Madrid, 1625: Francisco G—mez de Quevedo y Villegas, poet and courtier, approaches Alatriste, old soldier turned swordsman-for-hire, for help in rescuing a friend's teenage daughter from a convent where corrupt priests are abusing the young women. The enterprise will be perilous because it will be seen as an attack on the all-powerful church but Alatriste agrees to take part.
The rescue attempt fails, and the girl and one of her would-be rescuers are seized by the Inquisition. Plots, ambushes, burglary and sword-fights follow as Alatriste and Quevedo attempt to free them. The climax is a vividly described auto-da-fe, the very public 'act of faith' in which heretics confessed their sins and were burnt at the stake.
Perez-Reverte is a leading Spanish writer whose fascination with the glory years of his country has been apparent in most of his novels since The Flanders Panel a decade ago. His background here illuminates the machinations of power-hungry noblemen in the court of King Philip and the persecution of Jews by the Inquisition.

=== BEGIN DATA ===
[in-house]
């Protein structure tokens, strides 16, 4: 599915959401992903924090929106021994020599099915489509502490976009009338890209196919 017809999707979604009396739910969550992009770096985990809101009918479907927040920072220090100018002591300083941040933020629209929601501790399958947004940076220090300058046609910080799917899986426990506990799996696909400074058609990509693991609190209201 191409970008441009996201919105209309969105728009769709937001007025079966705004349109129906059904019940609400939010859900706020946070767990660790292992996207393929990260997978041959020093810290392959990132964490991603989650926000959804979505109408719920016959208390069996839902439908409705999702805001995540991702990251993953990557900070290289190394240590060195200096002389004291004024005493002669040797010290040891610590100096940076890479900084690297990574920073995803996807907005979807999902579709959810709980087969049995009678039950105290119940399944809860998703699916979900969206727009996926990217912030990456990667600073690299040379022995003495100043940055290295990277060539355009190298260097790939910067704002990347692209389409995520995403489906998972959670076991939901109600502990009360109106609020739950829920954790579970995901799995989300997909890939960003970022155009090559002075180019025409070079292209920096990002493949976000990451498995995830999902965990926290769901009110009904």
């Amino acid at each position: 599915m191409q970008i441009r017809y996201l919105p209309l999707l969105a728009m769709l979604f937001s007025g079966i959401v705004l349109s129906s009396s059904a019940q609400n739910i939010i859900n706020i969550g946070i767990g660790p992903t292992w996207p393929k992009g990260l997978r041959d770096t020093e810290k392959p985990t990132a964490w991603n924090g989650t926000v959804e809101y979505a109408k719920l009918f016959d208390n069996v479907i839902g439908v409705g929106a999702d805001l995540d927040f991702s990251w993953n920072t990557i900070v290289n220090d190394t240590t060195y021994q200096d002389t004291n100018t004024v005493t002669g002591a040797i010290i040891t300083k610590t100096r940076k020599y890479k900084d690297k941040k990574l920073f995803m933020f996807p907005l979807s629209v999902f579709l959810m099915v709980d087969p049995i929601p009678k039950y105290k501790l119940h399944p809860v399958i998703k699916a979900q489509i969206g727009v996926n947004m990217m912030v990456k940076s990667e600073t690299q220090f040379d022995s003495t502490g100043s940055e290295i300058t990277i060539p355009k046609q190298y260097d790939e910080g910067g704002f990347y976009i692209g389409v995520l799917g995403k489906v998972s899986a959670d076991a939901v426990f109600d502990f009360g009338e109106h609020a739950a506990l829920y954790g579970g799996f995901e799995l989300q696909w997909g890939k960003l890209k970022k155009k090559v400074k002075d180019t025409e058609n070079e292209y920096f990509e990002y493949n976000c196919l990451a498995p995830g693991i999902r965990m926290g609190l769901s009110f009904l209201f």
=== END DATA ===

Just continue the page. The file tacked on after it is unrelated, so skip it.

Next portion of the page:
Purity of Blood is the second in a series which began with Captain Alatriste last year. The narrator is again Alatriste's thirteen year old page. He stays in period and in character, ornamenting his tale with digressions and scraps of poetry which contribute to the atmosphere but tend to slow the action.
The mass audience may wait for the movie, due for release at the end of this year, but the novel is an enjoyable, stylish historical action-adventure.
Weidenfeld & Nicolson, $29.95
Review added July 2006